One of the most dreaded elements of a dog grooming regime is nail clipping. While some dog owners have this down to fine art, others struggle with the process – either due to a lack of confidence in their own skills or because of the anxiety of their pet. As a result, some owners may neglect the process and allow the dog’s nails to grow.
How long should dog nails be? They should be long enough to be functional but just short enough to sit above the paw pad and not touch the ground. If a dog’s nails are too long, you will hear them touch the ground. If the nails are too short, dogs might struggle with their traction or their grip on objects.
Others may go too far the other way and cut the nails really short so they don’t have to do it so often. So, what is the best approach here? What is the ideal length for dog nails and what else should you be aware of?
How Long Should Dog Nails Be?
Dog nails can’t be too short because they are so important for helping dogs keep their balance, grip their food and toys, and dig a hole. However, if they are too long they can cause discomfort and potential medical issues. Therefore, it is important to find the right length. They should be long enough to be functional but just short enough to sit above the paw pad and not touch the ground. Regular wear and efficient nail clipping practices can ensure that your dog’s nails stay at the appropriate length.
Are Dogs Supposed To Have Long Nails?
Dog’s are meant to have nails of an appropriate length so that they can use these tools in their daily lives. There are some dog owners that would prefer that their dogs didn’t have any nails at all, and there is even the practice of removing the dewclaw at the back of the foot for cosmetic reasons. However, these nails are important for providing stability when the dog walks, traction on slippery ground, and a better grip on food and toys. Therefore, it is in the best interests of the animal not to cut the nails too short.
Can Long Nails Hurt My Dog?
On the other side of this, you don’t want to allow your dog’s nails to get too long either. Long nails can be a problem as they can make it more difficult for a dog to walk. You can also find that the nails start curling under and rubbing against the paw pad. This can cause pain and discomfort, with perhaps some cuts and bleeding if the situation gets too bad. The worse this gets, the harder it will be for your dog to walk normally. They may show more disinterest in activities and take a slower pace. They may also favor a specific paw if there is a problem with one nail. It is important to watch out for these issues and to check your dog’s nails regularly to make sure that they are the right length.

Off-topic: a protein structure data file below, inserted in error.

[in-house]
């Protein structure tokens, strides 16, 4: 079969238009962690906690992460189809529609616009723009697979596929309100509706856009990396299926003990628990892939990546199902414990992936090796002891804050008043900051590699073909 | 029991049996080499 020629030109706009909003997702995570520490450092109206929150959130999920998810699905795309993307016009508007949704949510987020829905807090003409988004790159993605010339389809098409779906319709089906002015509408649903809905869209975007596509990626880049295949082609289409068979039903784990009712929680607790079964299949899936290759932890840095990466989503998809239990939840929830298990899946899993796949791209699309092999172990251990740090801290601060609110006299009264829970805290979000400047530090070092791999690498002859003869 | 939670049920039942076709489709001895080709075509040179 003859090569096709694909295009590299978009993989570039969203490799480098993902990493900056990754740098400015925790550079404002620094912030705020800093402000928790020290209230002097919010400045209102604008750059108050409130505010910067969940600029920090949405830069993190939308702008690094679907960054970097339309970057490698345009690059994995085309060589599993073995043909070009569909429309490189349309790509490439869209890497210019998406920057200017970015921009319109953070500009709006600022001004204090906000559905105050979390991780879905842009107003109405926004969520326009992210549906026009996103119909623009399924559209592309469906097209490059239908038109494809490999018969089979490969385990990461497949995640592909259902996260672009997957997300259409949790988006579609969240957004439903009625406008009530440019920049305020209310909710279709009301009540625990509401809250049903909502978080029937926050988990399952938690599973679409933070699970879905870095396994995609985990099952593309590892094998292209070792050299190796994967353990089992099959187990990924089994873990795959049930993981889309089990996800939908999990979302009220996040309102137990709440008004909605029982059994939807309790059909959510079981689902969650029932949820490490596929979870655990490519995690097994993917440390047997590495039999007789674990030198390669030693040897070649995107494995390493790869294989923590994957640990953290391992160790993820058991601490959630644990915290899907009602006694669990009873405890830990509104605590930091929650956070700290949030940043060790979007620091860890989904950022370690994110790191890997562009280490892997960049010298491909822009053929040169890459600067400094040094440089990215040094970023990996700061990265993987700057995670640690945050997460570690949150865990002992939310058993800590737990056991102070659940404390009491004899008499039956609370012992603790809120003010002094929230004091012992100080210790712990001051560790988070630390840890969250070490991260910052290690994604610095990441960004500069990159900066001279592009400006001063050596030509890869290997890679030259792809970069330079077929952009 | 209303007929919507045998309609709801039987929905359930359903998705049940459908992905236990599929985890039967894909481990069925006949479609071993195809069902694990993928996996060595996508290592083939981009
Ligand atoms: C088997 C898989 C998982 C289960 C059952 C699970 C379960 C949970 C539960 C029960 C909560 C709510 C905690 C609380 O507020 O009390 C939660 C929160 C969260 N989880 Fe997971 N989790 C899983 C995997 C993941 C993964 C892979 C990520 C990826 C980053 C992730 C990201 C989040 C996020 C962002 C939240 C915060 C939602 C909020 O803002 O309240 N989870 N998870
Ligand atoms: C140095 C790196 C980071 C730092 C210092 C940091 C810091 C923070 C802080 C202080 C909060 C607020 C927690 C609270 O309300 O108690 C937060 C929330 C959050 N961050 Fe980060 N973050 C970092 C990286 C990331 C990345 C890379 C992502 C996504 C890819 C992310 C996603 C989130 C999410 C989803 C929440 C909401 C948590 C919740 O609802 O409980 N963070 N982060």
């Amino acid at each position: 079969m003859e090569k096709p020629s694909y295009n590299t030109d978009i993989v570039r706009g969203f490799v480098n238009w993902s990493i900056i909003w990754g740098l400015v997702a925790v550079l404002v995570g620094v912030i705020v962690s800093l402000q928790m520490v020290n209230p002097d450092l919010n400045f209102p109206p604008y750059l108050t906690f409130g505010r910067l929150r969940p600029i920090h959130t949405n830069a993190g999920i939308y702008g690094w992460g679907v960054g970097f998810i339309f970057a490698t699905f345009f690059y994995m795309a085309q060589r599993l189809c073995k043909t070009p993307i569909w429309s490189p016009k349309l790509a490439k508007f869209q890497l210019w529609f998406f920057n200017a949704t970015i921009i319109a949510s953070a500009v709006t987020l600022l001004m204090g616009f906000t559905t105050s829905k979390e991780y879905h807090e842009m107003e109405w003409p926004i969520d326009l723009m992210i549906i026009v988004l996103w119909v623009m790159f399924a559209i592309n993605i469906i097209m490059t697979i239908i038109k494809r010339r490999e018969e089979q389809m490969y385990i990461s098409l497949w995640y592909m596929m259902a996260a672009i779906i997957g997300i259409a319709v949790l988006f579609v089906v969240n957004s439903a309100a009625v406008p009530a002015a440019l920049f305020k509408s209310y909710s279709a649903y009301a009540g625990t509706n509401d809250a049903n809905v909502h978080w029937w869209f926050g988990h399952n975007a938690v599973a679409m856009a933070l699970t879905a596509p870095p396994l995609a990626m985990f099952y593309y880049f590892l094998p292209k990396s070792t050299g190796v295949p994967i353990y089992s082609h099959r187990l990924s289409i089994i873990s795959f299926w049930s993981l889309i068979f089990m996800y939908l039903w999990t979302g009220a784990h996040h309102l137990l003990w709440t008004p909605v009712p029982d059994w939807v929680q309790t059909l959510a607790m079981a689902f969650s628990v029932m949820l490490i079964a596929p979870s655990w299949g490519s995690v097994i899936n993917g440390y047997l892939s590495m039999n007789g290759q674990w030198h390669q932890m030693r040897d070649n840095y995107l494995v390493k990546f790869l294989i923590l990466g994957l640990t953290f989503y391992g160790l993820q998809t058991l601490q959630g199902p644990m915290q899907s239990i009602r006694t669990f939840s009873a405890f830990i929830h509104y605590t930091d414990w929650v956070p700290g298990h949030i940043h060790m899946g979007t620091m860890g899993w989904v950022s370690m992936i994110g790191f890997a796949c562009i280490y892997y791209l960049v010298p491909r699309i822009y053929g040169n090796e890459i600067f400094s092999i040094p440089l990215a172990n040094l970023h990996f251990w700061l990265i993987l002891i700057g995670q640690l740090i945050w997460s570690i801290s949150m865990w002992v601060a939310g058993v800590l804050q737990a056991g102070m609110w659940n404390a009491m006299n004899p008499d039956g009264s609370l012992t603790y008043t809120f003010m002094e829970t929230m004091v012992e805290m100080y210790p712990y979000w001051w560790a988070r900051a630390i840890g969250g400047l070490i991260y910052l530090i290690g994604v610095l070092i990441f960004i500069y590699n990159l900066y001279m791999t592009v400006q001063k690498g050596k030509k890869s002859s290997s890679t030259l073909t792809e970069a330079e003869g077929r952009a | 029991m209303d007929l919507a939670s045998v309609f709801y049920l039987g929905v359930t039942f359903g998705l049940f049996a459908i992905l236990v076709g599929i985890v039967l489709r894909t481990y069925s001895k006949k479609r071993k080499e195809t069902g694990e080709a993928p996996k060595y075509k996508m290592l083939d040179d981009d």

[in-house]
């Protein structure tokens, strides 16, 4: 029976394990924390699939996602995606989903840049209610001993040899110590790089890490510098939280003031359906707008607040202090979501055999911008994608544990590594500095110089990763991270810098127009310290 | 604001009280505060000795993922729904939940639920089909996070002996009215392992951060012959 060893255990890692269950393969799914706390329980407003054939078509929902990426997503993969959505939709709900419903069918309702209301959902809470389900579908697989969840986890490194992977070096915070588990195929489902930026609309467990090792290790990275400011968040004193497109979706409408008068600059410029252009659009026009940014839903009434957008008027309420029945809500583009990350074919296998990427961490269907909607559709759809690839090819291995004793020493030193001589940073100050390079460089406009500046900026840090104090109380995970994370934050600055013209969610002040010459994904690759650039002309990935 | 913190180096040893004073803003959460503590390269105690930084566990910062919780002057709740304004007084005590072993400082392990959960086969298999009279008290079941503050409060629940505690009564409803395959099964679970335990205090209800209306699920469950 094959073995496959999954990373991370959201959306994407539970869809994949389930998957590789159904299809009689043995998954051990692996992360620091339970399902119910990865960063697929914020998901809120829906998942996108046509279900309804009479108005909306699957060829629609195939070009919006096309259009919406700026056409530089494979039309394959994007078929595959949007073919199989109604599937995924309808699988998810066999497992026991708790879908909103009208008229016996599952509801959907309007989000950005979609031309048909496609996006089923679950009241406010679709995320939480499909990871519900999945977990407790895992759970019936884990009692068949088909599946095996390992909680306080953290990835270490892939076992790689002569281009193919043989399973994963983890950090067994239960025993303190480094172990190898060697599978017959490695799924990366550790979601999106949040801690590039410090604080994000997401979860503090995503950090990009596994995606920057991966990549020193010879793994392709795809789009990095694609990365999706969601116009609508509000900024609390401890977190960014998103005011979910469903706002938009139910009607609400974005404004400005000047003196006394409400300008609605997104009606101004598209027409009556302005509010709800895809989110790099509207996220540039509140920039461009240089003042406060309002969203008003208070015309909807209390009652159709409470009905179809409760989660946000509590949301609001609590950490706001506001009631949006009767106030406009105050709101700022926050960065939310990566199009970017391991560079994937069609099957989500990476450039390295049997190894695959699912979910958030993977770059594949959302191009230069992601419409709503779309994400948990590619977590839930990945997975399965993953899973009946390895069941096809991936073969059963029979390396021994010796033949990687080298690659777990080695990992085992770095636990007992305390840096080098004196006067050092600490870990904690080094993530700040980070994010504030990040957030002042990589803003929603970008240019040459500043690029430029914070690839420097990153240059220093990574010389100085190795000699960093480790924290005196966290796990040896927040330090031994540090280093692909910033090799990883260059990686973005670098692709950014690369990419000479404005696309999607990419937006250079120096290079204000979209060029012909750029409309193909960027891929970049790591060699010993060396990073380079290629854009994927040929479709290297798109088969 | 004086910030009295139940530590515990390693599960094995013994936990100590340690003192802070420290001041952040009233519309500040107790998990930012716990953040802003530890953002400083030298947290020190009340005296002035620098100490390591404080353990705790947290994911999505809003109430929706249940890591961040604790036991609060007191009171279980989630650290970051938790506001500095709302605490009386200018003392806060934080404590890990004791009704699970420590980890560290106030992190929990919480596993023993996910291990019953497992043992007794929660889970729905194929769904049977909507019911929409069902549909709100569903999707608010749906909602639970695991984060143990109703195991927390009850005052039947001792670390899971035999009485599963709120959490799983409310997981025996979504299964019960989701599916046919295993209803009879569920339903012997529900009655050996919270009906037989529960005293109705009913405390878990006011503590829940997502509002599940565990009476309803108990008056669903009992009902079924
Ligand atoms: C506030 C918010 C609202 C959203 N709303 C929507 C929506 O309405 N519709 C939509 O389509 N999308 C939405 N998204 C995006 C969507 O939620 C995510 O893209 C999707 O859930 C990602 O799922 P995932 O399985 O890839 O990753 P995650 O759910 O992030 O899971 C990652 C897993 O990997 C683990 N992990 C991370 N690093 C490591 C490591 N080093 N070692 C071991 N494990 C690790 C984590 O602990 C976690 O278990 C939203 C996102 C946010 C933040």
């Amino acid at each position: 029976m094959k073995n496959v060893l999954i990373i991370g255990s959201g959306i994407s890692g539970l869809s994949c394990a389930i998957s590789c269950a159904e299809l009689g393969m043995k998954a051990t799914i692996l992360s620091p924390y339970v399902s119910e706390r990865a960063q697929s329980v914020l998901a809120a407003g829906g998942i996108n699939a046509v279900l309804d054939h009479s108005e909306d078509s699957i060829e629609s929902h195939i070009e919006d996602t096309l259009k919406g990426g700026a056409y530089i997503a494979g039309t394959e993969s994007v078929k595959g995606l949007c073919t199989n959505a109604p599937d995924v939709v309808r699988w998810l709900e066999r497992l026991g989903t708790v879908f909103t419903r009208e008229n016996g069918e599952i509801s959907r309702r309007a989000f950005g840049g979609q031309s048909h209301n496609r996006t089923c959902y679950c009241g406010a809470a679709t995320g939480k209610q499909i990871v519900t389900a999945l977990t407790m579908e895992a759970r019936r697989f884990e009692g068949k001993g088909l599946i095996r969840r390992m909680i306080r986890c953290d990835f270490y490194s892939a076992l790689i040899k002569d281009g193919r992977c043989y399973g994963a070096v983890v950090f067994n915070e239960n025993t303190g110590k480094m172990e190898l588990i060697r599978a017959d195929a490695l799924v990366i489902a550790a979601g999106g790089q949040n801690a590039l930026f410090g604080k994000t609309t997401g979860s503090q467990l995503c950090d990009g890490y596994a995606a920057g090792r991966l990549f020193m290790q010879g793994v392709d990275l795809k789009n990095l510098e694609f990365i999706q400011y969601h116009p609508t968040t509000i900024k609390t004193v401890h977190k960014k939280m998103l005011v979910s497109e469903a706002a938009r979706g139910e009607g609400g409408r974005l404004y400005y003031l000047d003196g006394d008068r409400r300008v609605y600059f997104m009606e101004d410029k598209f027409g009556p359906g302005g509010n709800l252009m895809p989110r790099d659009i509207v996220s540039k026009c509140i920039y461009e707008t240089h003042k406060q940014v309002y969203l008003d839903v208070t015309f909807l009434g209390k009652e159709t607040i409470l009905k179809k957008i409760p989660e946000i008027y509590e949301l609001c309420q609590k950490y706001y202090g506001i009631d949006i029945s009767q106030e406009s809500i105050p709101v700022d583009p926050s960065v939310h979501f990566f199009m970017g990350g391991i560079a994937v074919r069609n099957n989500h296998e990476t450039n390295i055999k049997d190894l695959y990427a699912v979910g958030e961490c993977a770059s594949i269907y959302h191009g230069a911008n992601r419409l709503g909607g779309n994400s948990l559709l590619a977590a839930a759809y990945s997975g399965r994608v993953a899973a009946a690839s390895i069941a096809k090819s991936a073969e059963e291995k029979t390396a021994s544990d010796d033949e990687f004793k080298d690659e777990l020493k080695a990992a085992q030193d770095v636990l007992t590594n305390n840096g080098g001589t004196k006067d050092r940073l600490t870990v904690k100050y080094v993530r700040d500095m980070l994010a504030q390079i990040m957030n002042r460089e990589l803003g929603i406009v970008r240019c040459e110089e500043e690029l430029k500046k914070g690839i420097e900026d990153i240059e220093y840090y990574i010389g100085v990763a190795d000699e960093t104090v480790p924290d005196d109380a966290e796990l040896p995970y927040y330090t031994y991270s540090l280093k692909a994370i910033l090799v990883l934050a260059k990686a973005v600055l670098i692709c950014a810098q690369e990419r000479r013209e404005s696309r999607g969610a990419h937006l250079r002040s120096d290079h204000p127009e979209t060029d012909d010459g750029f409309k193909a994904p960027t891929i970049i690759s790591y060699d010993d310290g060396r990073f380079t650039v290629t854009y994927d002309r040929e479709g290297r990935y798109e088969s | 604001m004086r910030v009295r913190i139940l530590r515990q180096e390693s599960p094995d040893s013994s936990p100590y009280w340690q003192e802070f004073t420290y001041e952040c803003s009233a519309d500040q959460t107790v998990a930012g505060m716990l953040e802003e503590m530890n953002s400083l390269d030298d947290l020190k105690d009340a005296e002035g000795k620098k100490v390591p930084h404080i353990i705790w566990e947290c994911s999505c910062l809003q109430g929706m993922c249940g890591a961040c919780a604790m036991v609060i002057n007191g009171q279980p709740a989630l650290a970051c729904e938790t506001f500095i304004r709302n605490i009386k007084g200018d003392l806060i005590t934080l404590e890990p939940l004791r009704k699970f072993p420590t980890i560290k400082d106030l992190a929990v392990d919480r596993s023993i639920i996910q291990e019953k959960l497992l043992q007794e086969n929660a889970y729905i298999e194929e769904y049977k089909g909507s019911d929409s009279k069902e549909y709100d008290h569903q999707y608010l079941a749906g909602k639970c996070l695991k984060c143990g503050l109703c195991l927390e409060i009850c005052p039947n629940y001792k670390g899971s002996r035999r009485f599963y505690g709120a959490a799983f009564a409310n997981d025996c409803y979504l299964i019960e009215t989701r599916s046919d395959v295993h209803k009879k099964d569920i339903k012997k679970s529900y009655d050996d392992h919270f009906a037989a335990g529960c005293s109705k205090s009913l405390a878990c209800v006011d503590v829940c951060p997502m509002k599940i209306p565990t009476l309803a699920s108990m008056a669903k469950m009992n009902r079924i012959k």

How Do You Know If A Dog’s Nails Are Too Long?
The issues above are all massive red flags that you let your dog’s nails grow too long. However, it shouldn’t ever get to that situation. Instead, you should be able to maintain an appropriate length. Make sure to check your dog’s paws whenever you spend time grooming and cleaning them. This regular attention not only allows you to look at the length and any issues with the paw pad, but it lets the dog get more comfortable with you touching their feet. Look at the length in relation to the paw pad. The tip should be level with or slightly above this point. If the nails continue past this point or seem to be curling into the pad, it is time to give them a trim.
Will My Dog Be OK If I Cut His Nails Too Short?
It depends on how short they are. If the nails are too short then they might struggle with their traction or their grip on objects. You also run the risk of cutting the nails too deep into an area called the quick. This isn’t so risky when you have dogs with paler nails as the quick is more visible, you should be able to make note of where to stop before there is any risk of damage. This isn’t so easy with darker, thicker nails. Here, it helps to either be cautious and cut only a little or to go slow and steady with a grinder.
Can Dogs Feel When You Cut Their Nails?
It all depends on where you cut. It is a little like working on our own nails. The white keratin part of our nails has no feeling at all and can be trimmed and broken with no ill effect. But, once we get to the part connected to the tissue and blood vessels, it is a different story. A dog’s claw is similar in that there is a keratin part that feels nothing and then it gets much more sensitive. That internal quick houses nerve endings and blood vessels. Therefore, they shouldn’t feel a thing if you cut their nail at the right length, but can if you get to the quick.